It’s a big year for the Sundance Film Festival. Now in its 40th year, the festival received a record number of submissions for this year’s lineup — a staggering 17,435, the Deseret News previously reported.
Among those entries, 4,400 were feature-length films, and over half of those submissions were international — a statistic that illustrates the wide reach of the festival headquartered in Park City, Utah.
Roughly 90 films will screen at Sundance from Jan. 18 through Jan. 28 — plus, there will be special screenings of eight festival throwbacks to celebrate the 40th season.
Here’s a look at 12 films we’re excited to check out, including big-name documentaries, potential awards contenders and movies with premises we just couldn’t resist.
‘A Real Pain’
The comedy-drama “A Real Pain” boasts a promising cast, including Jesse Eisenberg (“The Social Network,” “Adventureland”), “Dirty Dancing” star Jennifer Grey and Kieran Culkin, who is fresh off an Emmy win for his lead role in the drama “Succession.”
Eisenberg wrote and directed “A Real Pain” — his second film as director — which tells the story of cousins David and Benji, who go on a heritage tour throughout Poland to honor their late grandmother.
Eisenberg has said that much of the movie is based on his family’s personal history, noting that they “even filmed a scene at the little apartment that my family fled from in 1938.”
“What makes the movie resonant for me is that (the cousins’) complicated relationship is set against the backdrop of the history and trauma of Eastern Europe and the Second World War,” Eisenberg said in a video shared on the Sundance Institute’s YouTube channel. “So it kind of frames their personal troubles in a global perspective and allows me to explore the question of pain. Specifically, how do we reconcile our contemporary struggles against the backdrop of historical trauma?”
‘Between the Temples’
In her 60s, Nathan Silver’s mother wanted to have a bat mitzvah, a rite of passage typically reserved for teenagers. A friend encouraged Silver to turn that premise into a movie, leading to the Sundance premiere of “Between the Temples,” a comedy that explores an unlikely bond between a cantor in a crisis of faith and his grade-school music teacher who reenters his life as his new adult bat mitzvah student, Variety reported.
The film stars Carol Kane (“The Princess Bride,” “Annie Hall”) and Wes Anderson favorite Jason Schwartzman (“Moonrise Kingdom,” “The Grand Budapest Hotel”). And while Silver’s mother never did end up having her bat mitzvah, in the director’s eyes, her part in “Between the Temples” is the most important of all: “She’s seen it and gave it a good review,” he told Variety. “She’s the only critic that counts.”
Inspired by coming-of-age classics like “Stand By Me,” “Didi” explores the genre through a Taiwanese American teenager who spends the summer before high school learning how to skate, flirt and love his mom.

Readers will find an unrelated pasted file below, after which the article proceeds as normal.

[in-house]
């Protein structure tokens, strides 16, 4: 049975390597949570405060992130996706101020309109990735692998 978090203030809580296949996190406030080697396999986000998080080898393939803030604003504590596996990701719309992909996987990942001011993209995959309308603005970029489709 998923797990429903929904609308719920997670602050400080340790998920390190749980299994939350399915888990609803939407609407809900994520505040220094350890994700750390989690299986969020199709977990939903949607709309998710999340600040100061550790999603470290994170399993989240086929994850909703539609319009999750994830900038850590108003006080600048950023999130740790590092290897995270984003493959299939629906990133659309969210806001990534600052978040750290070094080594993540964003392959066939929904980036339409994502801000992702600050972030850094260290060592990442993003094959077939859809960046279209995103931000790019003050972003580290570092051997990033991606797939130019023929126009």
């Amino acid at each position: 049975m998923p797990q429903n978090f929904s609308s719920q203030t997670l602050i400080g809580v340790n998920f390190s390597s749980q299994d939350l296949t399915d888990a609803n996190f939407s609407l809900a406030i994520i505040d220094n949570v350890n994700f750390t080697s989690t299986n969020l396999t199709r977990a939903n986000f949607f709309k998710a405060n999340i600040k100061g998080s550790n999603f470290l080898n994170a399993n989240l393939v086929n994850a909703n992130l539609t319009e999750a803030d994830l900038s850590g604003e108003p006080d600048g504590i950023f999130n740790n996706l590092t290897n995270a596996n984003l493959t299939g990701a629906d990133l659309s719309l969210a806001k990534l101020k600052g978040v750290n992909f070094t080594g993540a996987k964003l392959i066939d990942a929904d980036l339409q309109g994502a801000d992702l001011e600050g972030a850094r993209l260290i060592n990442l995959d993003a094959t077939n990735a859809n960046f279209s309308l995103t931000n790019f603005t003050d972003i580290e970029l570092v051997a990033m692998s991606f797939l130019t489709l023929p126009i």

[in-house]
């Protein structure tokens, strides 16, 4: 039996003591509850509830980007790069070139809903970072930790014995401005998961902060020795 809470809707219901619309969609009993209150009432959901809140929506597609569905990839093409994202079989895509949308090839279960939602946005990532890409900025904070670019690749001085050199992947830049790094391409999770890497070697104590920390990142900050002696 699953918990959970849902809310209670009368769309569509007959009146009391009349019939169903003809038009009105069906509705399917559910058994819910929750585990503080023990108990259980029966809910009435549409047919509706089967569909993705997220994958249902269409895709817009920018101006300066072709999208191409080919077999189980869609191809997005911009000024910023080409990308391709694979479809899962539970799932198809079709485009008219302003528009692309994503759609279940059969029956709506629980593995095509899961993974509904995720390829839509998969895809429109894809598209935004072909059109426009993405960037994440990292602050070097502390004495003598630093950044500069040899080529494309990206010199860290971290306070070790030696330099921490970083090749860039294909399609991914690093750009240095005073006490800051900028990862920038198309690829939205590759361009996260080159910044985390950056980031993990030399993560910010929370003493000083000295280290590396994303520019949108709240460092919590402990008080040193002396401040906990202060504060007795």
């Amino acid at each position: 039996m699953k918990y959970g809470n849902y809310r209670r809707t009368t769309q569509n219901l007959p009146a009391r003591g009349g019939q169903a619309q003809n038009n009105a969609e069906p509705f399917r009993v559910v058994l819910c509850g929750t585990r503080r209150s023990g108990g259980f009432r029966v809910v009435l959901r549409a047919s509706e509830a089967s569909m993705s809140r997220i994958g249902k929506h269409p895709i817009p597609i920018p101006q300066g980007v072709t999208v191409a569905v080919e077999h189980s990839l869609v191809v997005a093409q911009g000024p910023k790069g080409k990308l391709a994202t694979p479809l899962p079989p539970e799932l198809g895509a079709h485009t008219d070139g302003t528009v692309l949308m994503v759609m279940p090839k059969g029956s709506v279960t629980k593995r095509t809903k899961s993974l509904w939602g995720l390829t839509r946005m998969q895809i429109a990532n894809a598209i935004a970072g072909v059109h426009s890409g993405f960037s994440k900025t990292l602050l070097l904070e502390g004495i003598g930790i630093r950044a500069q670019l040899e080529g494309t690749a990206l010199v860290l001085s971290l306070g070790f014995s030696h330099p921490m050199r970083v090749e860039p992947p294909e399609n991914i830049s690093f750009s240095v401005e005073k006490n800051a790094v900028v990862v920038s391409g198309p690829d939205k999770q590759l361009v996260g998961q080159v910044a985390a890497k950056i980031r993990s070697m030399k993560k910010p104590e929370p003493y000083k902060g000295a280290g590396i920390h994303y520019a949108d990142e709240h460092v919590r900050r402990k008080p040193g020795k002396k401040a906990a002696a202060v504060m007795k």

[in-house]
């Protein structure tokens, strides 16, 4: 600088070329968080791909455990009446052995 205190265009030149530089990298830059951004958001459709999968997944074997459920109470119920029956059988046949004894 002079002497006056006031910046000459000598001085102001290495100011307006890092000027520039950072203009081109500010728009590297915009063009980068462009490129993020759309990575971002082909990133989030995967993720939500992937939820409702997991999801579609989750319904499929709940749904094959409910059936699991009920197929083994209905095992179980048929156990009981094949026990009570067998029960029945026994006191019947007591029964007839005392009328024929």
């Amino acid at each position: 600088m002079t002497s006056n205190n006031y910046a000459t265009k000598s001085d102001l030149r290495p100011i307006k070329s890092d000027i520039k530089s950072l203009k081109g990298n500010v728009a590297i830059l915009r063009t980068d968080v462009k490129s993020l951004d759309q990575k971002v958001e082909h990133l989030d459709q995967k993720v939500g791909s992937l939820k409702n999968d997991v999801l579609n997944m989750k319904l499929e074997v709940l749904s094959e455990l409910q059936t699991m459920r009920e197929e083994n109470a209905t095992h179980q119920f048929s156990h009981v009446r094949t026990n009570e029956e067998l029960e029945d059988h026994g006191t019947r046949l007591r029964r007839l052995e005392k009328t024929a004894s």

Although the film is not autobiographical, it is loosely inspired by director Sean Wang’s upbringing in Fremont, California, and pieces of his childhood are peppered throughout — including the use of his actual childhood bedroom and his real grandmother playing the role of the grandmother in the film.
“Wang’s determination to make a film he wished he had seen as a child and making sure his culture was represented on the big screen is evident in Dìdi (弟弟),” according to a news release shared with the Deseret News. “He noticed the lack of people who looked like him and his friends in the types of coming of age stories that he loved, and used his visions of seeing a boy who looked like him on a movie poster one day as a key source of motivation.”
“Didi” marks Wang’s debut feature film, but his documentary short, “Nǎi Nai & Wài Pó” (Grandma & Grandma), was recently acquired by Disney+ and was one of 15 films included in the Oscars shortlist for the documentary short film category.
“Freaky Tales,” featuring the “The Last of Us” and “Mandalorian” star Pedro Pascal, is an opening night film at Sundance — and it’s a top pick from John Nein, a longtime festival programmer who helped solidify this year’s lineup.
Set in 1987 Oakland, the film shows “a mysterious force” guiding the town’s underdogs in four interconnected stories: “Teen punks defend their turf against Nazi skinheads, a rap duo battles for hip-hop immortality, a weary henchman gets a shot at redemption, and an NBA All-Star settles the score,” per the film’s description.
Nein called it a “brilliant mashup of genres” and said the four-chapter story was “mindblowingly creative.” “Freaky Tales” comes from “Captain Marvel” directors Ryan Fleck and Anna Boden, who had their career start at Sundance 20 years ago with the 2004 short film “Gowanus, Brooklyn.”
“Frida,” an exploration of artist Frida Kahlo, comes to Sundance 70 years after her death — but the story is told entirely through her words. With access to Kahlo’s diary, letters, essays and interviews, the documentary brings viewers into the artist’s life.
“Ultimately this film is about someone who couldn’t hold back her voice,” director Carla Gutierrez said in a Sundance Institute video. “Her emotions really bled into her canvases, and I hope that this film brings her closer to you and that you can connect to her amazing art in a different way.”